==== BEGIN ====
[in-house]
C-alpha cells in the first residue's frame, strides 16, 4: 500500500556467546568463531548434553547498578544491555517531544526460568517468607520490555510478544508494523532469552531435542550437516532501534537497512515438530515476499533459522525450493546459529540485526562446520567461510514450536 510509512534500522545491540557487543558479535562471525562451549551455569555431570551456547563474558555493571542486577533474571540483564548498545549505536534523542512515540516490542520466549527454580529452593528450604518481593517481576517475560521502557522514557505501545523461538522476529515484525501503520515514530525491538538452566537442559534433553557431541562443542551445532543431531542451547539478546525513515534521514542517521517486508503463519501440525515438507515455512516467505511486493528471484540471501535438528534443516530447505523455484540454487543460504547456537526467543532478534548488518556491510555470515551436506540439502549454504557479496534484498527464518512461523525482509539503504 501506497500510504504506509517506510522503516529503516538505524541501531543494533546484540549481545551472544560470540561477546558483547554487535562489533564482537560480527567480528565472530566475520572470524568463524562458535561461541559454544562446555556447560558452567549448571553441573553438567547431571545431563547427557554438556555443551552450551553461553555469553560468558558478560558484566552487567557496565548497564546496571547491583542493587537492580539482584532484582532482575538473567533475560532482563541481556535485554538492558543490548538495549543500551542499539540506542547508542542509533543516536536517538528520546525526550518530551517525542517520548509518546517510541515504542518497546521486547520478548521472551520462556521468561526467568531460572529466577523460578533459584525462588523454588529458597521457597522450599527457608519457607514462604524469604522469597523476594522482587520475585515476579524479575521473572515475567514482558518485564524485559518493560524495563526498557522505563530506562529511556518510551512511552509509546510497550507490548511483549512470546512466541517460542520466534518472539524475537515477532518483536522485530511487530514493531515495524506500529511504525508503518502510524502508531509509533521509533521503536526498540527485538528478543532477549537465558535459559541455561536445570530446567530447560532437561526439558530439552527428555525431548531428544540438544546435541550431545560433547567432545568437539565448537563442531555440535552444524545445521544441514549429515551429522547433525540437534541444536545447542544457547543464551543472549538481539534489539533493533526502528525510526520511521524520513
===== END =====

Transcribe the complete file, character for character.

[in-house]
C-alpha cells in the first residue's frame, strides 16, 4: 500500500556467546568463531548434553547498578544491555517531544526460568517468607520490555510478544508494523532469552531435542550437516532501534537497512515438530515476499533459522525450493546459529540485526562446520567461510514450536 510509512534500522545491540557487543558479535562471525562451549551455569555431570551456547563474558555493571542486577533474571540483564548498545549505536534523542512515540516490542520466549527454580529452593528450604518481593517481576517475560521502557522514557505501545523461538522476529515484525501503520515514530525491538538452566537442559534433553557431541562443542551445532543431531542451547539478546525513515534521514542517521517486508503463519501440525515438507515455512516467505511486493528471484540471501535438528534443516530447505523455484540454487543460504547456537526467543532478534548488518556491510555470515551436506540439502549454504557479496534484498527464518512461523525482509539503504 501506497500510504504506509517506510522503516529503516538505524541501531543494533546484540549481545551472544560470540561477546558483547554487535562489533564482537560480527567480528565472530566475520572470524568463524562458535561461541559454544562446555556447560558452567549448571553441573553438567547431571545431563547427557554438556555443551552450551553461553555469553560468558558478560558484566552487567557496565548497564546496571547491583542493587537492580539482584532484582532482575538473567533475560532482563541481556535485554538492558543490548538495549543500551542499539540506542547508542542509533543516536536517538528520546525526550518530551517525542517520548509518546517510541515504542518497546521486547520478548521472551520462556521468561526467568531460572529466577523460578533459584525462588523454588529458597521457597522450599527457608519457607514462604524469604522469597523476594522482587520475585515476579524479575521473572515475567514482558518485564524485559518493560524495563526498557522505563530506562529511556518510551512511552509509546510497550507490548511483549512470546512466541517460542520466534518472539524475537515477532518483536522485530511487530514493531515495524506500529511504525508503518502510524502508531509509533521509533521503536526498540527485538528478543532477549537465558535459559541455561536445570530446567530447560532437561526439558530439552527428555525431548531428544540438544546435541550431545560433547567432545568437539565448537563442531555440535552444524545445521544441514549429515551429522547433525540437534541444536545447542544457547543464551543472549538481539534489539533493533526502528525510526520511521524520513